We sometimes wondered whether we should ever get into a battle.
It is safe to say that most of the boys were anxious to see, at least, one fight; and some of them were want to say somewhat boastfully, that they were "spoiling for a fight. There began to be signs of a coming conflict in this field of operations. The next day after our return to this place we had orders to lie on our arms the succeeding night; and the next night. Sunday, the seventh, at 10 o'clock three companies, D, E, and I, were sent out on the Strasburg road to reinforce the picket there.
The three companies stayed out till morning, when they returned to camp. Two days later the situation was becoming more threatening.tr.uzyziduzehyh.ml
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Northcott were ordered out to support, at night, a section of artillery, which at the time was placed in position every night to be ready in case of an attack. This day, the eleventh, Major Pierpont gave us a farewell address, he having resigned as mayor, to accept the office of adjutant general of West Virginia. He left much to the regret of the Twelfth, being a general favorite. The next day the Eighty-seventh Pennsylvania with some cavalry and artillery went out the Strasburg road five miles, and ambushing a force of Rebel cavalry, they killed and wounded some fifty of them, and captured about forty prisoners without the loss of a man of the Eighty-seventh.
The boys of that regiment came back in good spirits saying, that they had "skunked them. They returned from doing that duty at 7 o'clock next morning; but before they got their breakfast, the whole regiment was ordered into line. After standing in line for awhile, we got orders to fill our canteens with water and get one day's rations in our haversacks; and about 11 o'clock we marched out on the Strasburg road. At the same time, cannonading commenced on our left, which told us the battle was on.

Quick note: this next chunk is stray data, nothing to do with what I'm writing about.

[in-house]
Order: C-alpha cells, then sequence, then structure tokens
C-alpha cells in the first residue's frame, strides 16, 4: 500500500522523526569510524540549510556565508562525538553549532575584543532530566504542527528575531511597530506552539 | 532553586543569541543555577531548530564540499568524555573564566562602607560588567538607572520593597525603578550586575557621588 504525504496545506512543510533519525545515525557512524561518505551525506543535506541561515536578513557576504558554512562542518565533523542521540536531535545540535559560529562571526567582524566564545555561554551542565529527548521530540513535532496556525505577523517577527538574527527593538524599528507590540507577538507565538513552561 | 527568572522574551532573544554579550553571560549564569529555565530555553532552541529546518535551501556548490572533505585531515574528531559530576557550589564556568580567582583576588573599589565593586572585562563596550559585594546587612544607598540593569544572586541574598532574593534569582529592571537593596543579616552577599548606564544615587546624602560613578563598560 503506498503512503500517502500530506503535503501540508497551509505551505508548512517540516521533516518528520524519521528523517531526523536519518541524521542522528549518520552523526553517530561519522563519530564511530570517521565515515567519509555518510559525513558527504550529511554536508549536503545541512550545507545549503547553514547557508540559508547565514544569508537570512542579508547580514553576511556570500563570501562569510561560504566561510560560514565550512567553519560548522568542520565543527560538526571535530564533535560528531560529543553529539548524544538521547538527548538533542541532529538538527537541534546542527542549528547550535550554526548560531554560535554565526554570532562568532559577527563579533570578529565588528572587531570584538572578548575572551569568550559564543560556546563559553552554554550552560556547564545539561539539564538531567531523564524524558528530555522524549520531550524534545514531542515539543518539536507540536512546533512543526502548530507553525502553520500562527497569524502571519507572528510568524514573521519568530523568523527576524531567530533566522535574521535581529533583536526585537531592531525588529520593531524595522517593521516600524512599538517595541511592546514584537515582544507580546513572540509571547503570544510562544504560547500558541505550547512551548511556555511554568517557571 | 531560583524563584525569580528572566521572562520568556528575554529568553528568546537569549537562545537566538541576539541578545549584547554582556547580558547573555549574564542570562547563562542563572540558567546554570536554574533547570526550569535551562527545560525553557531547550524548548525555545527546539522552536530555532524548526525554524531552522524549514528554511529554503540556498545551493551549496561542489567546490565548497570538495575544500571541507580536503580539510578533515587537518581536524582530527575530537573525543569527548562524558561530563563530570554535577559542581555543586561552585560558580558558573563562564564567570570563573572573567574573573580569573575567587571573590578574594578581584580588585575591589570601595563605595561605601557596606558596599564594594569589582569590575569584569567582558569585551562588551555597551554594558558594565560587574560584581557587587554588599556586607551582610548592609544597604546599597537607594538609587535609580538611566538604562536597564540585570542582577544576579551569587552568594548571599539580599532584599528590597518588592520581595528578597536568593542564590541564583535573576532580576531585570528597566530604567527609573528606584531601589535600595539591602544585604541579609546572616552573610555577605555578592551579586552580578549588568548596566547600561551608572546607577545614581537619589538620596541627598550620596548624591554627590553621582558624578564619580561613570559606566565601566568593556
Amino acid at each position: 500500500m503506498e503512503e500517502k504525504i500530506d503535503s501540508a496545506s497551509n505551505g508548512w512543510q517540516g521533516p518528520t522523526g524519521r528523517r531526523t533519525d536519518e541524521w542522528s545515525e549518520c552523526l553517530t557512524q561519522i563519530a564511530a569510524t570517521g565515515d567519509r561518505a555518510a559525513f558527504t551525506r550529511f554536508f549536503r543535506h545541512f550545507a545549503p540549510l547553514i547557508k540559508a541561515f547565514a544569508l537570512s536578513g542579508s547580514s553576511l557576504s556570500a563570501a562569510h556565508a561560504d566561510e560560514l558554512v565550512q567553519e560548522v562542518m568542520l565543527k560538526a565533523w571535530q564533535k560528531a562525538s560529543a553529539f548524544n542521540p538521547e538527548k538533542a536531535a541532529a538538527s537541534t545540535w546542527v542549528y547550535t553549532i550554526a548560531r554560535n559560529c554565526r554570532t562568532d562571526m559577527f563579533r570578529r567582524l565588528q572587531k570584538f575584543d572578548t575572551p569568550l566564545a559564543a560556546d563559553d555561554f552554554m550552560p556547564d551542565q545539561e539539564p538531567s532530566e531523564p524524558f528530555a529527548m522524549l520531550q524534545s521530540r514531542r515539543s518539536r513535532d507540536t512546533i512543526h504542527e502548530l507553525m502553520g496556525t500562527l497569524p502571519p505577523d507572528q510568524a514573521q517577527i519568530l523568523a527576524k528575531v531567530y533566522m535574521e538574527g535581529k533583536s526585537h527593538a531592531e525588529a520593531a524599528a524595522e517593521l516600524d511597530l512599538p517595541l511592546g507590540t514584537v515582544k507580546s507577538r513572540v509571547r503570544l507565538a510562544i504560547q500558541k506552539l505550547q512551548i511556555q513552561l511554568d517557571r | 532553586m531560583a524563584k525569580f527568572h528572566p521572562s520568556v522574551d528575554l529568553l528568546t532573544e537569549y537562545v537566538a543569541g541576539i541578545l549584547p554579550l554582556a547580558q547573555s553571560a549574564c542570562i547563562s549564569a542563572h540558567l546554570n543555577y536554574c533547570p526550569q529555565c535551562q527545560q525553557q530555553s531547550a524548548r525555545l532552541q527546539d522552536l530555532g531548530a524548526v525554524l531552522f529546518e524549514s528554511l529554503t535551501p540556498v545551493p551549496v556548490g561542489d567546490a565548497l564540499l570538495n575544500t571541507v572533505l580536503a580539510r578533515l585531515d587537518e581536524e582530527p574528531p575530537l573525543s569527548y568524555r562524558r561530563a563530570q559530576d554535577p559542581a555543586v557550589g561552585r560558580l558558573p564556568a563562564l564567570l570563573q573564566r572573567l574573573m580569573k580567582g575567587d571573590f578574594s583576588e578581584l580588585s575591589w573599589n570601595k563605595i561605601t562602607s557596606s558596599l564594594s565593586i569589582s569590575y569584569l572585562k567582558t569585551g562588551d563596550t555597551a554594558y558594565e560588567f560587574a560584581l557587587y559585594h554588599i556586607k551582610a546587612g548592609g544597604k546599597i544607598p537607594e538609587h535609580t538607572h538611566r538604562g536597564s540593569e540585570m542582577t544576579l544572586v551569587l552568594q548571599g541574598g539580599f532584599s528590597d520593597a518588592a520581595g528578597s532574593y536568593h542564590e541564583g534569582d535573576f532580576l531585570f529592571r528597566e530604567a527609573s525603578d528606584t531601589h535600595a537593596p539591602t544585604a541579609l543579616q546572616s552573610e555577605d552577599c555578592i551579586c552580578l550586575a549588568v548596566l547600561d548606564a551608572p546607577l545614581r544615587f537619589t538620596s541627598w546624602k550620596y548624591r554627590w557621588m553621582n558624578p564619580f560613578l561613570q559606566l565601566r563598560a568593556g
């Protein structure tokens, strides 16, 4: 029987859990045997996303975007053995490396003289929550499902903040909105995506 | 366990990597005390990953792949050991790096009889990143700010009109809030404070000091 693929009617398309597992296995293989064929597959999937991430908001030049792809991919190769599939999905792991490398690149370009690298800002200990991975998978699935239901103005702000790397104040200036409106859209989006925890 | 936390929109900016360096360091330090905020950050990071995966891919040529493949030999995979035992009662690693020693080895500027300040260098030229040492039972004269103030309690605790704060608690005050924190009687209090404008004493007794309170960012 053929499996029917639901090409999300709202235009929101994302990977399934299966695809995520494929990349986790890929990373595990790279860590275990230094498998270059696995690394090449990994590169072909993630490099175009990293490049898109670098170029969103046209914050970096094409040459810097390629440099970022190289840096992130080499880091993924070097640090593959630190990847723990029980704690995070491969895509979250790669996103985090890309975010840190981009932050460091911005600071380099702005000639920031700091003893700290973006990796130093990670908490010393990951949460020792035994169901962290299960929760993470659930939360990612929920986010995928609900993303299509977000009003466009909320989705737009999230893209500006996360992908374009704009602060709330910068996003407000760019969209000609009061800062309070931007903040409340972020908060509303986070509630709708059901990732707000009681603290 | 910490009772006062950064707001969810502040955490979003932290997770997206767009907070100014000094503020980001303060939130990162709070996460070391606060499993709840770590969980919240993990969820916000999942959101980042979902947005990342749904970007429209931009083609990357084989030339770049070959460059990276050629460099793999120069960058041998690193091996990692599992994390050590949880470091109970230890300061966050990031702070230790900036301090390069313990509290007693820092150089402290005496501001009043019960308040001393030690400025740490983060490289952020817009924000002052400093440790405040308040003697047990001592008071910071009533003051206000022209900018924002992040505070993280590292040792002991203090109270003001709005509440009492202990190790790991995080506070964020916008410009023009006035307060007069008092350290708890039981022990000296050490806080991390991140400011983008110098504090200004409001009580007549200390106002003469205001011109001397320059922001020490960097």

Here we were ordered to take off and pile up our knapsacks, which we did. The Rebels were advancing a heavy skirmish line in front; and soon were heard those peculiar sounds, the whistling of the minnie-balls, to which the men afterward became quite accustomed.
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So unaccustomed were they to the whistling sounds, that they began to question among themselves as to what they were, some saying that they were the sounds of flying bullets; others that they were not. An officer hearing the talk said: "Boys those are bullets as sure as you live. We held the Rebels in check in our front. After a while Adjt. Caldwell reporting that the enemy was flanking us on our right, Company A, under command of Lieut. Burley was ordered to form a skirmish line, and move to that flank to protect it. The force there, however, moving against us was too heavy to be kept back by one company of skirmishes; so the Colonel ordered us to fall back behind a small creek which position we held till dark.
We filed off the field by the left flank, and in doing so the right had to march the length of the regiment before gaining a step to the rear. It was while thus marching to the point of filing left to the rear, Lieut. Bradley, of Company I, was shot dead. We left our knapsacks in the woods, where we had unslung them. They, of course, fell into the hands of the Johnnys, who, no doubt, examined them with a good deal of interest.
This, our first engagement, was the only one in which we met with anything like a general loss of equipments. Curtis, then Captain of Company D, used to tell this anecdote concerning this day's fighting. There was an Irishman in his company whose name was Tommy Burke, who, like his nationality in general, was quick-witted and humorous.
During the fighting in the woods the hammer was shot off his gun, and about the same time he missed his haversack, Tommy believed—no doubt correctly—that it had been shot away too. Being thus completely knocked out as it were, he turned to the Captain saying, with reference principally, it is presumed to the loss of his haversack, "Captain, Captain, the bloody Rebels have cut ahff my supplies. At 2 o'clock in the morning, Sunday the 14th, we marched up into the fortifications, remaining there till 7 o'clock. At this time while in the fortifications, Lieut. Melvin of Company I, arrived from home, showing that the rear was still open till near that Sunday morning, at least.